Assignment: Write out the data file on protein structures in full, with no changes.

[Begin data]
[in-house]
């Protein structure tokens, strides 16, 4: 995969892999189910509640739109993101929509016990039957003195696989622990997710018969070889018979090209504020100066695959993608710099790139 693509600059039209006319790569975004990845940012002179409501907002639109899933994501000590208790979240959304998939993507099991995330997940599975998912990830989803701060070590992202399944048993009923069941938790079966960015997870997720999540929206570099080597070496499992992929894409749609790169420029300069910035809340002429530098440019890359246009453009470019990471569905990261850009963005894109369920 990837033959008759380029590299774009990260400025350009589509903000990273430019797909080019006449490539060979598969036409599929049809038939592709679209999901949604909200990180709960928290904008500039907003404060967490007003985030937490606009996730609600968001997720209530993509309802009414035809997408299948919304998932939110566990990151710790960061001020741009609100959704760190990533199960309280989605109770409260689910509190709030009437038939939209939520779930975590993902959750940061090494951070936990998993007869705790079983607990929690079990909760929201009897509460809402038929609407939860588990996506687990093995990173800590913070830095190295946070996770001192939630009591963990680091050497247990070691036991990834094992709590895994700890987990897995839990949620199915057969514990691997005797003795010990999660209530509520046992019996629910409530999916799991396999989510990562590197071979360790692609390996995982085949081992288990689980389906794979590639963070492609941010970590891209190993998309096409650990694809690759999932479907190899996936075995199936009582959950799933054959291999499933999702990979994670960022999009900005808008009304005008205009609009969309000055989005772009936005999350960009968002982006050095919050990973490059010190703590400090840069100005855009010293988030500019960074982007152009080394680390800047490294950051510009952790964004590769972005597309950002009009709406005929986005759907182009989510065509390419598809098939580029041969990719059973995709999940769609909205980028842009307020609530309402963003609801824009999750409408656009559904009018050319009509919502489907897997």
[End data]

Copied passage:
[in-house]
């Protein structure tokens, strides 16, 4: 995969892999189910509640739109993101929509016990039957003195696989622990997710018969070889018979090209504020100066695959993608710099790139 693509600059039209006319790569975004990845940012002179409501907002639109899933994501000590208790979240959304998939993507099991995330997940599975998912990830989803701060070590992202399944048993009923069941938790079966960015997870997720999540929206570099080597070496499992992929894409749609790169420029300069910035809340002429530098440019890359246009453009470019990471569905990261850009963005894109369920 990837033959008759380029590299774009990260400025350009589509903000990273430019797909080019006449490539060979598969036409599929049809038939592709679209999901949604909200990180709960928290904008500039907003404060967490007003985030937490606009996730609600968001997720209530993509309802009414035809997408299948919304998932939110566990990151710790960061001020741009609100959704760190990533199960309280989605109770409260689910509190709030009437038939939209939520779930975590993902959750940061090494951070936990998993007869705790079983607990929690079990909760929201009897509460809402038929609407939860588990996506687990093995990173800590913070830095190295946070996770001192939630009591963990680091050497247990070691036991990834094992709590895994700890987990897995839990949620199915057969514990691997005797003795010990999660209530509520046992019996629910409530999916799991396999989510990562590197071979360790692609390996995982085949081992288990689980389906794979590639963070492609941010970590891209190993998309096409650990694809690759999932479907190899996936075995199936009582959950799933054959291999499933999702990979994670960022999009900005808008009304005008205009609009969309000055989005772009936005999350960009968002982006050095919050990973490059010190703590400090840069100005855009010293988030500019960074982007152009080394680390800047490294950051510009952790964004590769972005597309950002009009709406005929986005759907182009989510065509390419598809098939580029041969990719059973995709999940769609909205980028842009307020609530309402963003609801824009999750409408656009559904009018050319009509919502489907897997």